The ATP Tour action concludes for 2021 in week 46 with the top-eight players in the yearly race facing off for the ATP Finals, held for the first time at the Pala Alpitour stadium, Italy’s largest indoor sporting arena.
There’s no Roger Federer or Rafael Nadal this time due to injury, so there are opportunities for the likes of Hubert Hurkacz and Casper Ruud to show what they can do in this elite company.
But first, a recap of events in Sweden at the Stockholm Open.
Once again, I feel that we got some good early value last week, with the prices we found (if you were quick) on Peter Gojowczyk, Filip Krajinovic, Emil Ruusuvuori and Alejandro Davidovich Fokina all more than reasonable bets, but not one of them showed their best form.
Gojowczyk was abysmal in a loss from 1.25 pre-match to lucky loser Jozef Kovalik, while Ruusuvuori looked nervy at his ‘home’ tournament and lost one he should have won, while Krajinovic and ADF started well, but couldn’t back it up in round two.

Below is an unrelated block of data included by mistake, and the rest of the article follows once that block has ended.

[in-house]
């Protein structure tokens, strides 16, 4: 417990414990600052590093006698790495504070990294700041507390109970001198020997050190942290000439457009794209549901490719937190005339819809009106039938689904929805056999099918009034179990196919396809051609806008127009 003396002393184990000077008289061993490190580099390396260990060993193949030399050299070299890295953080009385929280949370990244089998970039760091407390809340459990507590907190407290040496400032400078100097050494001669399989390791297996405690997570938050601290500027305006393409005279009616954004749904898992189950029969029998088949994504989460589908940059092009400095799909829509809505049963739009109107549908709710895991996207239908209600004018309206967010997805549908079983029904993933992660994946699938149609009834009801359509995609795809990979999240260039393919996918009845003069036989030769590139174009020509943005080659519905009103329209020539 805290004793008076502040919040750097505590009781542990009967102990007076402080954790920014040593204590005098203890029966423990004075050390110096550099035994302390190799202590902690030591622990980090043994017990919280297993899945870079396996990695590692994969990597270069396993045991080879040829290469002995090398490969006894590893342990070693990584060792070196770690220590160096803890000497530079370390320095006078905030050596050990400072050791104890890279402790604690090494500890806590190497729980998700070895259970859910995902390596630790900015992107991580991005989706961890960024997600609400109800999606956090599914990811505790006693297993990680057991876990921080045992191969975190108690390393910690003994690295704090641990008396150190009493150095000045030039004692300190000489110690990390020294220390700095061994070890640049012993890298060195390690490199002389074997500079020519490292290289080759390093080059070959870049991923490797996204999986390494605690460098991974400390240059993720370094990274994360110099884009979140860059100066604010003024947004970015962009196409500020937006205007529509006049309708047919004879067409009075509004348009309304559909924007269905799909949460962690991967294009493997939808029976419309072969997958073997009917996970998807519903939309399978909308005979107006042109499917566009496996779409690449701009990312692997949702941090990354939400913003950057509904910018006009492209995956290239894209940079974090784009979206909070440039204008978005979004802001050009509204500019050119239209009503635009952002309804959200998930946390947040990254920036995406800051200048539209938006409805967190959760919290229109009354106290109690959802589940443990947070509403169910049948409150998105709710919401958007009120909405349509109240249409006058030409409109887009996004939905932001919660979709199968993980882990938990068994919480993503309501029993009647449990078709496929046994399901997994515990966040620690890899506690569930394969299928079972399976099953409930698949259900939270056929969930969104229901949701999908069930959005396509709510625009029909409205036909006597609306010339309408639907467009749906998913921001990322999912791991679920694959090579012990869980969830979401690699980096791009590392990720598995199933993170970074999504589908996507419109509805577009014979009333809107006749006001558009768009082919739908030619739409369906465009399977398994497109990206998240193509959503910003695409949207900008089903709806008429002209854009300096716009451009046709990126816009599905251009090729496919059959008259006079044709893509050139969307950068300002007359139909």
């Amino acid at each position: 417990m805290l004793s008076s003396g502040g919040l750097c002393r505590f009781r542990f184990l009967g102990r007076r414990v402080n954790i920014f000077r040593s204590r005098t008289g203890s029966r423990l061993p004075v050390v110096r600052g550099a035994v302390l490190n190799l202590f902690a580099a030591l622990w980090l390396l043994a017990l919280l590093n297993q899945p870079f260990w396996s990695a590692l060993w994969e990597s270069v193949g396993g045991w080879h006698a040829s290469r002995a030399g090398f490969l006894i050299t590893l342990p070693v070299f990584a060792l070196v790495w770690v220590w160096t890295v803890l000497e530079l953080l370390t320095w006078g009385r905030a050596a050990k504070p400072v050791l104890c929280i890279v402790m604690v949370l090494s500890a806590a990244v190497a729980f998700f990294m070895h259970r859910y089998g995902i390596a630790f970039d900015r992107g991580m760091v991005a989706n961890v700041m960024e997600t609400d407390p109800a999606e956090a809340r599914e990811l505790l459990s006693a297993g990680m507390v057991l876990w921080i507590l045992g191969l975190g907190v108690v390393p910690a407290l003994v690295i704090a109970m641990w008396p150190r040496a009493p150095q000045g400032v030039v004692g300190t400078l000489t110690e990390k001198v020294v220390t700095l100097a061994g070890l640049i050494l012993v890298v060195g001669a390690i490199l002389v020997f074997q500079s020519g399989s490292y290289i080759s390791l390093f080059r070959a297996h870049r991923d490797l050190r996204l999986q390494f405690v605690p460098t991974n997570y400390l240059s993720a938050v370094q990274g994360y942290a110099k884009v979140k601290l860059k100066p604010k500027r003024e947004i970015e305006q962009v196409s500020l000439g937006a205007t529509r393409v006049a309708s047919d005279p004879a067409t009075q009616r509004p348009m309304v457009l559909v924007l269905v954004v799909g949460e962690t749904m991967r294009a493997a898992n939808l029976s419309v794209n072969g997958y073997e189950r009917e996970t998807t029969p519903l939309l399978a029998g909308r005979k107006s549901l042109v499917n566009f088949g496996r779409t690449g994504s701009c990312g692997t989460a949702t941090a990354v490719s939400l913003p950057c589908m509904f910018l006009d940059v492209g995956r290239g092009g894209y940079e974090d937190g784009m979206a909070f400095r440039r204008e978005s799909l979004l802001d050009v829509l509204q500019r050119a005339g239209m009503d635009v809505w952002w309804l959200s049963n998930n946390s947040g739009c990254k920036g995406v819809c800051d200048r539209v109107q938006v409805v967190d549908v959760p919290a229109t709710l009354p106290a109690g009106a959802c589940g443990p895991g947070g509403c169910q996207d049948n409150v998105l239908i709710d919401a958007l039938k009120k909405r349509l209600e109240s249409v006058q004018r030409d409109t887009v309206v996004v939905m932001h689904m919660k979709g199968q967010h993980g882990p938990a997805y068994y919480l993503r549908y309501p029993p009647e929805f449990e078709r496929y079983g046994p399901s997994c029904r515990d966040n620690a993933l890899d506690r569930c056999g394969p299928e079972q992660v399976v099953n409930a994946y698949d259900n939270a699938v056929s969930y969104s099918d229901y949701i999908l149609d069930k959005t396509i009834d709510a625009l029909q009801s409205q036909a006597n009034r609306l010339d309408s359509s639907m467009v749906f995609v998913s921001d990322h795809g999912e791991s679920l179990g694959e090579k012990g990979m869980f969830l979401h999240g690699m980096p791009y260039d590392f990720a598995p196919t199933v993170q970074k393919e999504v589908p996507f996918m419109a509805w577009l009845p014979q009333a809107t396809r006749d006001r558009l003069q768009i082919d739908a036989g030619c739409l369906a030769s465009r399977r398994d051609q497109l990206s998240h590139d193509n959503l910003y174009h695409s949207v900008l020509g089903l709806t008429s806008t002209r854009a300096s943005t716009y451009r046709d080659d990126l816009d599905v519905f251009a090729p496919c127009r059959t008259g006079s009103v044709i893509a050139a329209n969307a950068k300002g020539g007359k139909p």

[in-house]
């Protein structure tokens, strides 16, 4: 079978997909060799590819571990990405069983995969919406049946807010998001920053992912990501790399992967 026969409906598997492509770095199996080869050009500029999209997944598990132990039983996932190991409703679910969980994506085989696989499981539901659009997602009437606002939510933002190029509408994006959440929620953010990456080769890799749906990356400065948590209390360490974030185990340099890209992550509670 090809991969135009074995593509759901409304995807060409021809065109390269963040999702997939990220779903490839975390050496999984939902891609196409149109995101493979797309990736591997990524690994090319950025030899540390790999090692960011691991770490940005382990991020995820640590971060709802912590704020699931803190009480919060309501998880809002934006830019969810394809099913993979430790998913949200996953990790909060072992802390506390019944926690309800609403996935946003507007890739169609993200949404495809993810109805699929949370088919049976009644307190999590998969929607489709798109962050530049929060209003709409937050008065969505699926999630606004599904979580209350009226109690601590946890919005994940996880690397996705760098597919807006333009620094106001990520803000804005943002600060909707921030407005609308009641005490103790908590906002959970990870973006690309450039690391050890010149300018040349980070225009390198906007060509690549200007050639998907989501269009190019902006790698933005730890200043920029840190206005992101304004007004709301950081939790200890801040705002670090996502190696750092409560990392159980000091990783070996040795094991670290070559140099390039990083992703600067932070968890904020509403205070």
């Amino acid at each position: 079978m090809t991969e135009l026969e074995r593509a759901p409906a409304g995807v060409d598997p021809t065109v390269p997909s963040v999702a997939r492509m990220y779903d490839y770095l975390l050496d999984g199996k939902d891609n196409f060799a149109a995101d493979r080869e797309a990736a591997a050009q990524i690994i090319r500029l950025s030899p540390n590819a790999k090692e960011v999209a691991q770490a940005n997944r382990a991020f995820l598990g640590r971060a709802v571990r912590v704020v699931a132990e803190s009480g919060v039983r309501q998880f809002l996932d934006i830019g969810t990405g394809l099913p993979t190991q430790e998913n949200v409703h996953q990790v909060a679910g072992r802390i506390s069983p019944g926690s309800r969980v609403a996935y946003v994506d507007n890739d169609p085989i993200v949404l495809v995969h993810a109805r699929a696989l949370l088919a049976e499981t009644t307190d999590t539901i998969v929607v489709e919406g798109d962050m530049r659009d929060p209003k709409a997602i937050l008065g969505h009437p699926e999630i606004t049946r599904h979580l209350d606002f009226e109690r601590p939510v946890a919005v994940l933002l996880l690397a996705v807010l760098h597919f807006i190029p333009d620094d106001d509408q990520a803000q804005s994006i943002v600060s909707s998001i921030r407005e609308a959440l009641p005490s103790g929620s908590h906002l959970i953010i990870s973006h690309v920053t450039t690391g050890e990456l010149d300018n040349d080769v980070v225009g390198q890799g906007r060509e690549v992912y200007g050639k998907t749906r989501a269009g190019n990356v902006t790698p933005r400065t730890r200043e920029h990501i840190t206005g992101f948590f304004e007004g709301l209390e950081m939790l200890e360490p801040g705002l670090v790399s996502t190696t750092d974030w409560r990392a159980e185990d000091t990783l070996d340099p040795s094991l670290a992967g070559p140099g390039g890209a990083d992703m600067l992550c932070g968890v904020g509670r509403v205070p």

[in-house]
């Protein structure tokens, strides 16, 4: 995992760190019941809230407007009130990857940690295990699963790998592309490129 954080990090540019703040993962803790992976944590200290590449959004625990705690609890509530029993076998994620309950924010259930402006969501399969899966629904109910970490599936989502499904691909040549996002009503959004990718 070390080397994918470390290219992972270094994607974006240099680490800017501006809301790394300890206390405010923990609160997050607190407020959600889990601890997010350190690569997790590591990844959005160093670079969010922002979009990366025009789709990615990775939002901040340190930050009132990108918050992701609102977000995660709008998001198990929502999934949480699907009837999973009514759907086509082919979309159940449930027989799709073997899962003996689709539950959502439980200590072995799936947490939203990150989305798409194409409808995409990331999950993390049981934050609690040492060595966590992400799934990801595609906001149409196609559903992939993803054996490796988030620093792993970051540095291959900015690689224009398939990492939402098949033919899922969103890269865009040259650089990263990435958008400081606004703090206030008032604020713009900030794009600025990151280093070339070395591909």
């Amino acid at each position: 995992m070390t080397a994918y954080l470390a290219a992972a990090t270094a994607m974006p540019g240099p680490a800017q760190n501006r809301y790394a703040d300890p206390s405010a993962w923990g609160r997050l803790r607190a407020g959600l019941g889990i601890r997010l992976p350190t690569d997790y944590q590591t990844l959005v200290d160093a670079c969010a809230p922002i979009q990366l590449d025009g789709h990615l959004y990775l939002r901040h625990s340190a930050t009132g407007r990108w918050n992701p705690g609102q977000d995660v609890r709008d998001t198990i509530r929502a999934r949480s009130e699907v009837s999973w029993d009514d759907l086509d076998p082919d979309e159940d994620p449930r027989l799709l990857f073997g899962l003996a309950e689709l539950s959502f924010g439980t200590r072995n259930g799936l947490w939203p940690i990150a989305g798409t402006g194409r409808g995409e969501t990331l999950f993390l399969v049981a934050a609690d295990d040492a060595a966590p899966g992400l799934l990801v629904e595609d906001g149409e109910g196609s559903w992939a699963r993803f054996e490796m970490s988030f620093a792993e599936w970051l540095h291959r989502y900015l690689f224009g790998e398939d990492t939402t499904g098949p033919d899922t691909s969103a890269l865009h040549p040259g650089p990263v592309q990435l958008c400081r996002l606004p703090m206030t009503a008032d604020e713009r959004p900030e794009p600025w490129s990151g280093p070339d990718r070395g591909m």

And as has so often been the case this past year or so it was the man that we’d backed in previous weeks (in Moscow and St Petersburg) that came good in his next ATP250 event in Stockholm – that man being Tommy Paul.
Having been on Paul at 50-1 in St. Petersburg and watched him lose a tight one to eventual finalist Taylor Fritz it was pretty galling to see Paul beat (an admittedly hobbled) Fritz and then go on and defeat Frances Tiafoe from 30-1 in-play to make the Stockholm final.
At least we backed Paul in the daily bets to beat Fritz at 2-1, but once again we were a couple of weeks too early with one on the outrights, as Paul defeated Denis Shapovalov to win Stockholm at 33-1.
That pretty much sums this season up.
Conditions and trends
This is the first year at the new venue in Turin and so we are guessing a little bit as far as conditions are concerned, but it’s being played on a GreenSet indoor hard court that’s probably a similar pace to the one at the Paris Masters.